If you’re anything like the rest of us, you need a good book while transiting between locations, vacations or vocations or you want to dig in and learn more about the places and people you’ll be visiting. So here’s the Griots Republic March book releases that you’ll want to add to your Kindle or your backpack.
Facing the Rising Sun: African Americans, Japan, and the Rise of Afro-Asian Solidarity
By Gerald Horne
In November 1942 in East St. Louis, Illinois a group of African Americans engaged in military drills were eagerly awaiting a Japanese invasion of the U.S.— an invasion that they planned to join. Since the rise of Japan as a superpower less than a century earlier, African Americans across class and ideological lines had saluted the Asian nation, not least because they thought its very existence undermined the pervasive notion of “white supremacy.” The list of supporters included Booker T. Washington, Marcus Garvey, and particularly W.E.B. Du Bois.
Facing the Rising Sun tells the story of the widespread pro-Tokyo sentiment among African Americans during World War II, arguing that the solidarity between the two groups was significantly corrosive to the U.S. war effort. Gerald Horne demonstrates that Black Nationalists of various stripes were the vanguard of this trend—including followers of Garvey and the precursor of the Nation of Islam. Indeed, many of them called themselves “Asiatic”, not African. Following World War II, Japanese-influenced “Afro-Asian” solidarity did not die, but rather foreshadowed Dr. Martin Luther King’s tie to Gandhi’s India and Black Nationalists’ post-1970s fascination with Maoist China and Ho’s Vietnam.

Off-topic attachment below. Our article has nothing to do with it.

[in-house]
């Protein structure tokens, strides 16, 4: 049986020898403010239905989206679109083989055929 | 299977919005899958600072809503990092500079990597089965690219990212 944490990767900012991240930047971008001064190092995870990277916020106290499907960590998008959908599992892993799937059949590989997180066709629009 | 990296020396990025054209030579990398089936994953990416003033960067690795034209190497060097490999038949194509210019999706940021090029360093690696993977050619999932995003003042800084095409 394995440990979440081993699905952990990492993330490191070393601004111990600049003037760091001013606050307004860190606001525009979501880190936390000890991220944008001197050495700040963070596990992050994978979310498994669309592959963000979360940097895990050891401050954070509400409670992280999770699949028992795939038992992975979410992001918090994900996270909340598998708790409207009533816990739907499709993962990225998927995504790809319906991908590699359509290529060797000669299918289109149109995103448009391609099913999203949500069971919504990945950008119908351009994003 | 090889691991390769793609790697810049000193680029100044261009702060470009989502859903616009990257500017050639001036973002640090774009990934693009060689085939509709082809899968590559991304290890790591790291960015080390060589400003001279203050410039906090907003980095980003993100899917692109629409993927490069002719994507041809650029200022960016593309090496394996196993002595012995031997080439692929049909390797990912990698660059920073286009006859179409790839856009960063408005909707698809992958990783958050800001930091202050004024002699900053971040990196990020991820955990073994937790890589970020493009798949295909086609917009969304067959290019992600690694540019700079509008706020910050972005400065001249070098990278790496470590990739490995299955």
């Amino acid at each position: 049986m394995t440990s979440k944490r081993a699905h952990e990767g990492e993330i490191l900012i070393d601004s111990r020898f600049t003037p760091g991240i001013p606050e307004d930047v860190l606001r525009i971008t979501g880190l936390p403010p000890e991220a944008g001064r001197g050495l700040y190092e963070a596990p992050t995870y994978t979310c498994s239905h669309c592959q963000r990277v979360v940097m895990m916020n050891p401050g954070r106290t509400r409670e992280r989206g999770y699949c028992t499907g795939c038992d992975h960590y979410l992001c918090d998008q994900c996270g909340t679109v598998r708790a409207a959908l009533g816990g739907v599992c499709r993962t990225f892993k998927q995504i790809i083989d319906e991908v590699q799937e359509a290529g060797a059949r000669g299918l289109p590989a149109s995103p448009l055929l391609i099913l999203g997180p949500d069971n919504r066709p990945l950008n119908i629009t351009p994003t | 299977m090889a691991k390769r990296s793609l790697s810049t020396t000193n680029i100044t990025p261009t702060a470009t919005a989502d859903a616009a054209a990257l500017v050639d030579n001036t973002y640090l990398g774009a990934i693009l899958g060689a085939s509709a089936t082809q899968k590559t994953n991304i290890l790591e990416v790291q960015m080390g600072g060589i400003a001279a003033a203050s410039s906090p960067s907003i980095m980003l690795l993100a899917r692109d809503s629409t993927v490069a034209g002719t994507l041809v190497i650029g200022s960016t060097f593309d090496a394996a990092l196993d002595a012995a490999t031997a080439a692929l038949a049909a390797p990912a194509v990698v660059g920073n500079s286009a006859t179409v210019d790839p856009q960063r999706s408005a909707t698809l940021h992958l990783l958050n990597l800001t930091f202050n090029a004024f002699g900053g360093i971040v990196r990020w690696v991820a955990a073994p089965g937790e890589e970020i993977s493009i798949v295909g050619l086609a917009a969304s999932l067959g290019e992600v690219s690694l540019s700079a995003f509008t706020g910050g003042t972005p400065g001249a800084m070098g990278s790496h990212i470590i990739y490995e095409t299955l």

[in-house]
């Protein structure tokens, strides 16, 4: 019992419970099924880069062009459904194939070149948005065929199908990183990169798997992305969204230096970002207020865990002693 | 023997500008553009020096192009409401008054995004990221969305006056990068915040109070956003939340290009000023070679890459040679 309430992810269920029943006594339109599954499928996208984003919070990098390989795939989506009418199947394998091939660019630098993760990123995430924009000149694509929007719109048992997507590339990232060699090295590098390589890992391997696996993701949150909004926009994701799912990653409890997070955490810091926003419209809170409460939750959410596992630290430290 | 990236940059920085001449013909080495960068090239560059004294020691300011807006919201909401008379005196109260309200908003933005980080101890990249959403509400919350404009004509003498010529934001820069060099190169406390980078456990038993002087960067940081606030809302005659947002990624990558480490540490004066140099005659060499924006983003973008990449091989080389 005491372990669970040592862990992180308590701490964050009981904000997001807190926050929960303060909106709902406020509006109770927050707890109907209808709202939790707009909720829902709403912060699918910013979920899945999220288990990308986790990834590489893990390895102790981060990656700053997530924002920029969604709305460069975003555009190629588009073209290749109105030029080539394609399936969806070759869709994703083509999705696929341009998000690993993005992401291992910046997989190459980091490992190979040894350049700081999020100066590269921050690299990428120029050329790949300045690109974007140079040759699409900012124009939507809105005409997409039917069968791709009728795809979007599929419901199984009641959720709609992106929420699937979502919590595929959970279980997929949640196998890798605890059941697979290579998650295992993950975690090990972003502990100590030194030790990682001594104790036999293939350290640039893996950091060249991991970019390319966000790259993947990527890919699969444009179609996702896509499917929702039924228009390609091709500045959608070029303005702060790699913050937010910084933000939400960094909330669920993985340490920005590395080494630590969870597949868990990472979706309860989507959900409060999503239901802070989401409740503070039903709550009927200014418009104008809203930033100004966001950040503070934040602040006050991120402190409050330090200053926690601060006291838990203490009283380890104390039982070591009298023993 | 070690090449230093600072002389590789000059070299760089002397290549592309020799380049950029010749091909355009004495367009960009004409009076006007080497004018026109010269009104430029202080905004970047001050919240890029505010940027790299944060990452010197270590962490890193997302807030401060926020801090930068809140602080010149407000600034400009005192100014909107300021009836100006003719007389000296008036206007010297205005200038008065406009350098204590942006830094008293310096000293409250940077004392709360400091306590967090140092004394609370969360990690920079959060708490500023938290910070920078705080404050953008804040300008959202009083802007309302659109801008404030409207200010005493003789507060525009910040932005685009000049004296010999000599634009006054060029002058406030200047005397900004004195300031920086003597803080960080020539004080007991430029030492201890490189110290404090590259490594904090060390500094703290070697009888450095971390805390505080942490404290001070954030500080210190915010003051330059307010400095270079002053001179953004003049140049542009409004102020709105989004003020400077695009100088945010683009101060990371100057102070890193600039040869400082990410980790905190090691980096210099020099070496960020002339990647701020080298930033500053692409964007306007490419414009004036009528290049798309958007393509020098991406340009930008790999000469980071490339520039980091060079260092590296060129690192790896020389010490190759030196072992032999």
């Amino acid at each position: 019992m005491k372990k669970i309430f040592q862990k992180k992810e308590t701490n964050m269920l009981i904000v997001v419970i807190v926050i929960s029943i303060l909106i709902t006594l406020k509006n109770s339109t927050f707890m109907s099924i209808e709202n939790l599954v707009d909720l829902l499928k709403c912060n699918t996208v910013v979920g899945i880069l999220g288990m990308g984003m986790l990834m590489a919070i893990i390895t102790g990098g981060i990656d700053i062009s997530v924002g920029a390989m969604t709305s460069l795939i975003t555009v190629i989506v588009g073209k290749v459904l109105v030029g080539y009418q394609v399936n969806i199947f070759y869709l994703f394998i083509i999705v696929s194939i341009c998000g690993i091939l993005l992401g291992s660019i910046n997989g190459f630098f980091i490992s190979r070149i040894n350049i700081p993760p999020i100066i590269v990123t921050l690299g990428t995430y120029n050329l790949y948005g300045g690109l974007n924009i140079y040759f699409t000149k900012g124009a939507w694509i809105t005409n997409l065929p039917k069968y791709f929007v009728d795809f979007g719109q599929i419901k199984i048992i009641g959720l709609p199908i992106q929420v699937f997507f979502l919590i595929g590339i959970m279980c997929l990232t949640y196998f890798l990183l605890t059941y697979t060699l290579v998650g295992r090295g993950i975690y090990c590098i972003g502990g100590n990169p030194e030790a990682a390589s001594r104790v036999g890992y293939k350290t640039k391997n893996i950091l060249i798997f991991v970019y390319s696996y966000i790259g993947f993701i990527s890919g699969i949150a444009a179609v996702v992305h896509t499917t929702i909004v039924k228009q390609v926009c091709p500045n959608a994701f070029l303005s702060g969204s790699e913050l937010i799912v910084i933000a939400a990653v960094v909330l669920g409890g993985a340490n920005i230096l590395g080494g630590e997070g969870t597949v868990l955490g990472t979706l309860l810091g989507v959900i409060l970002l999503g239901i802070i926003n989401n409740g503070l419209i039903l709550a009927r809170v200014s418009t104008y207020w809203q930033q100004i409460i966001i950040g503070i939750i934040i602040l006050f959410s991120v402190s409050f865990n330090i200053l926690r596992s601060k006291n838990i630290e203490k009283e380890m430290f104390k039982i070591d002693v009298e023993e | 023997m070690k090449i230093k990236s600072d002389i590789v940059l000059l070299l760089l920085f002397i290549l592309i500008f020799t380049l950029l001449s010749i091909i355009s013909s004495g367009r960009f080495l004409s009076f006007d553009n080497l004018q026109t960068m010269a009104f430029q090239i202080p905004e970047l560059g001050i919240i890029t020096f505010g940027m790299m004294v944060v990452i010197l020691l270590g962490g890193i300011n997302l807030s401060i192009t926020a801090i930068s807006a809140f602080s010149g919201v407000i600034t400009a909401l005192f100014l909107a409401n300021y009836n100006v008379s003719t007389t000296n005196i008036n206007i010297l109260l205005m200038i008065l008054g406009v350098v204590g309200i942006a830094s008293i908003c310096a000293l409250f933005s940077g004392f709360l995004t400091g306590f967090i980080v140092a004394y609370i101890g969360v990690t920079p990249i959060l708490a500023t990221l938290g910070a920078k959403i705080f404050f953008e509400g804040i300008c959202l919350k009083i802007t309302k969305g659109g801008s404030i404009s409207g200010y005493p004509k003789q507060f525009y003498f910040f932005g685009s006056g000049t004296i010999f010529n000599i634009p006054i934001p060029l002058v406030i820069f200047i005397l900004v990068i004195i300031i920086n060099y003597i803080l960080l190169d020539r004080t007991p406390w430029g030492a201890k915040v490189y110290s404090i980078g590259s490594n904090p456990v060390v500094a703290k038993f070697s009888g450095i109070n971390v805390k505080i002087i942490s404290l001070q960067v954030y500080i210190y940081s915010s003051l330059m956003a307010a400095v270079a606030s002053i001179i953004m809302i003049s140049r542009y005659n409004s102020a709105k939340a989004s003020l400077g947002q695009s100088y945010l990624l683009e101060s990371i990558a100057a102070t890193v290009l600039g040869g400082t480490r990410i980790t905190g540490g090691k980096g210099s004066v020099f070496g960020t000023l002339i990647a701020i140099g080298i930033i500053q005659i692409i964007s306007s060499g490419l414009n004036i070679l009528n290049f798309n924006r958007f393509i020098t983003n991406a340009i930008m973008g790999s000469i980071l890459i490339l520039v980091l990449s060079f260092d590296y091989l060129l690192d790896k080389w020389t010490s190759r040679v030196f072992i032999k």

Based upon exhaustive research, including the trial transcripts of the pro-Tokyo African Americans who were tried during the war, congressional archives and records of the Negro press, this book also provides essential background for what many analysts consider the coming “Asian Century.” An insightful glimpse into the Black Nationalists’ struggle for global leverage and new allies, Facing the Rising Sun provides a complex, holistic perspective on a painful period in African American history, and a unique glimpse into the meaning of “the enemy of my enemy is my friend.”
Beyond The Chinese Connection: Contemporary Afro-Asian Cultural Production
by Crystal S. Anderson
It’s the “hidden history” of both groups that looks at the intersection of black and Asian culture in the later years of the 20th century and the early years of the current millennium.
The African American Encounter with Japan and China: Black Internationalism
by Marc Gallicchio
In the first book to focus on African American attitudes toward Japan and China, Marc Gallicchio examines the rise and fall of black internationalism in the first half of the twentieth century. This daring new approach to world politics failed in its effort to seek solidarity with the two Asian countries, but it succeeded in rallying black Americans in the struggle for civil rights.
Black internationalism emphasized the role of race or color in world politics and linked the domestic struggle of African Americans with the freedom struggle of emerging nations “of color,” such as India and much of Africa. In the early twentieth century, black internationalists, including W. E. B. Du Bois and Marcus Garvey, embraced Japan as a potential champion of the darker races, despite Japan’s imperialism in China. After Pearl Harbor, black internationalists reversed their position and identified Nationalist China as an ally in the war against racism.